Date: Wed, 20 Aug 2008 09:32:56 -0700
From: Tree <email@example.com>
Subject: Topband: Wideband noise source
Content-Type: text/plain; charset=us-ascii
Well - my 2nd parasitic element is online.
And now - I have to figure out how to tune this sucker. :-)
One tool that I think would be useful is a wideband noise generator of
some kind. Occasionally, I can use some distant power line noise, but it
is only in one direction.
Having some kind of wide band noise generator would allow me to quickly
find the frequency where I have the best front to back ratio.
Anyone have some experience with this?
The good news is that in one of my two directions, I was seeing almost 5 db
of gain!! I have to get things tuned to get that in the other direction.
The method of measuring gain might be of interest. I bought a used radio
direction receiver on ebay. I got mine for about $25. It has a loop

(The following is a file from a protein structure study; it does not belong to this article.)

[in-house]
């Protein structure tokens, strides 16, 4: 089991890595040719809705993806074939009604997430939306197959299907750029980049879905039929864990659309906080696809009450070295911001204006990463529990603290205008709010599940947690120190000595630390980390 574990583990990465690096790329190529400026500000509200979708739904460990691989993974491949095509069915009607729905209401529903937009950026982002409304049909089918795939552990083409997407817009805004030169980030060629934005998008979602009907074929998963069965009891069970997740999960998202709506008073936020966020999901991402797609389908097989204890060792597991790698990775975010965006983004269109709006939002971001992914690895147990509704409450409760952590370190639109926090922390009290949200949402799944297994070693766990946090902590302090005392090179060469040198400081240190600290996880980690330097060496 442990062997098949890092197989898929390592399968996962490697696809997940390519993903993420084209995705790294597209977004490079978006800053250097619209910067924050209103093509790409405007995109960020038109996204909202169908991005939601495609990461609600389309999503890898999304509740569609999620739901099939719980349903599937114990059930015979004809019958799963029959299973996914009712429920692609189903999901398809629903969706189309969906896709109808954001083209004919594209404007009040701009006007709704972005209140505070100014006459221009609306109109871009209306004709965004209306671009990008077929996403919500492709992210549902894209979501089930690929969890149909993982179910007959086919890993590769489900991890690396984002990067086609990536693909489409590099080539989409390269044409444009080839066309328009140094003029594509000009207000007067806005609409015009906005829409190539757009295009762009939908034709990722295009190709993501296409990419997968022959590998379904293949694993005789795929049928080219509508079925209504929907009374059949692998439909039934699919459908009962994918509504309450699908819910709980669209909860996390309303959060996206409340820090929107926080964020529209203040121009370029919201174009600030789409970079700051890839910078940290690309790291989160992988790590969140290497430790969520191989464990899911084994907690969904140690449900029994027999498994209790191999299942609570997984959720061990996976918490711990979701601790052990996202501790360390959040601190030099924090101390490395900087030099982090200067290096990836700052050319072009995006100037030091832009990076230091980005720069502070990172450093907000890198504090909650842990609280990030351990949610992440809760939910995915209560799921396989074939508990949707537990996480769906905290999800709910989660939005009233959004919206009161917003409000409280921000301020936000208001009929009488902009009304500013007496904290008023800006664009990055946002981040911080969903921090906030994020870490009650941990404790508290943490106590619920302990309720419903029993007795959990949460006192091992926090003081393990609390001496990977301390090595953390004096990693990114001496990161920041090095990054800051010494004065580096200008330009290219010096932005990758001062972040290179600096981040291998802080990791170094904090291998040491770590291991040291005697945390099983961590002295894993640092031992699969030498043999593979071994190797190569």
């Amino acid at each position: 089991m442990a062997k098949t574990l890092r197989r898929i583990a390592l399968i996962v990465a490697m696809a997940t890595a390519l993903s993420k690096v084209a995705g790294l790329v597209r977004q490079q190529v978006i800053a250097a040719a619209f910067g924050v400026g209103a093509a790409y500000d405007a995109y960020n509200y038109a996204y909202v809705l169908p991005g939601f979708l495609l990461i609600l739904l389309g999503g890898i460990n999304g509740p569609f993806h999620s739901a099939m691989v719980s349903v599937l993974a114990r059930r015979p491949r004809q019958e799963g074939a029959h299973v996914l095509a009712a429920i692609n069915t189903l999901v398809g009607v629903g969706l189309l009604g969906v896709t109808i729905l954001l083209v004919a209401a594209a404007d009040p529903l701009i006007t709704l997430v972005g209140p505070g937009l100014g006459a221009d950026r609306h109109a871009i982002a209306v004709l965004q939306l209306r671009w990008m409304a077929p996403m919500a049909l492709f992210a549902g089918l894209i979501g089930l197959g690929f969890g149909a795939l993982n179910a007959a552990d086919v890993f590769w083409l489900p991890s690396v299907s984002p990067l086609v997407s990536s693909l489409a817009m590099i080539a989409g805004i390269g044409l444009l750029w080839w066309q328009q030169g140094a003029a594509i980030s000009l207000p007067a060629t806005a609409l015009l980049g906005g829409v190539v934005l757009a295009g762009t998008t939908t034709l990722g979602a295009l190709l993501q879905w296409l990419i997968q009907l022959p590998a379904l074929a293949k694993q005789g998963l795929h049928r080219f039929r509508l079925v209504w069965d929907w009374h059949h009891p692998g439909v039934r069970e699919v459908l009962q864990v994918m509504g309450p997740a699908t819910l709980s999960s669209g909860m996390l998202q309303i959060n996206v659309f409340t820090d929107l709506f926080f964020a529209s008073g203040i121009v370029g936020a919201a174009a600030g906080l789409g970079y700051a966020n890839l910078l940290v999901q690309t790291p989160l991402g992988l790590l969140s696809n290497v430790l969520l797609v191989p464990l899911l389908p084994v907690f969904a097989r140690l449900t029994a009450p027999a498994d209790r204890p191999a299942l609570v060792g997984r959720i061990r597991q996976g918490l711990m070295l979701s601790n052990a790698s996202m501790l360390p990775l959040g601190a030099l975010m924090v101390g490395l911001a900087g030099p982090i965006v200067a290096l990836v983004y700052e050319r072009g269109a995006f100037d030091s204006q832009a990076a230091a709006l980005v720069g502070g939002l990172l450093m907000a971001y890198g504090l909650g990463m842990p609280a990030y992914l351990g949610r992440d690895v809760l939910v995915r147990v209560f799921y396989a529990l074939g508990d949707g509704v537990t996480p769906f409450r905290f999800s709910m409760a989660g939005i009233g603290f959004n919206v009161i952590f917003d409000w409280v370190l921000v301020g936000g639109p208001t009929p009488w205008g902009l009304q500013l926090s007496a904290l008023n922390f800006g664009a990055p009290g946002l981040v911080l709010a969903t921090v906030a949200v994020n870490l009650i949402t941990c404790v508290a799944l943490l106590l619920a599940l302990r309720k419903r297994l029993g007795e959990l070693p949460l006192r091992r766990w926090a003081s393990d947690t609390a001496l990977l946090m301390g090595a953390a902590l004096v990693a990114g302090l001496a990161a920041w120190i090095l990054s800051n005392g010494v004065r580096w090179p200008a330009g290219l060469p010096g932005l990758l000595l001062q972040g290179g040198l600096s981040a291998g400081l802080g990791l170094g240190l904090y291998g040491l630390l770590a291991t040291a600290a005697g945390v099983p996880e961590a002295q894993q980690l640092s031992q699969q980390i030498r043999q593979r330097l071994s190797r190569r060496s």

antenna on the top of it that has a nice null for DF purposes. You might
remember seeing one of these in the old Heathkit catalogs.
It also has a very sensitive signal strength meter - and you can adjust
the reading to a reference point. Then you can have someone throw the
swith back in the shack and adjust the power setting to get the same
reading on the meter. Then, you can calculate your gain (or F/B) in db
by comparing the power level difference. I was doing this at a distance
of about 1.5 miles with 10 watts power.
Tree N6TR ..."
I would suggest building a simple wideband noise source good for any
reasonable band of interest. Examine the wideband noise circuit used by
noise-bridge impedance measuring devices (one in HR back in the 80's comes
to mind) for generating a wideband noise source. Amplify this noise and
apply it to your source antenna.
Use a doubly-balanced mixer and power it with 10dBm-worth of LO at the
center frequency of interest. Then insert broadband noise into the IF-port,
connect the RF-port to an antenna and you're good-to-go...
You could also build a 4096-long PRN generator with a 250KHz clock to
modulate the IF-port to make a DSSS generator... This should provide a
reasonably "flat" output over +/-100KHz.
Dick - w7wkr
Topband mailing list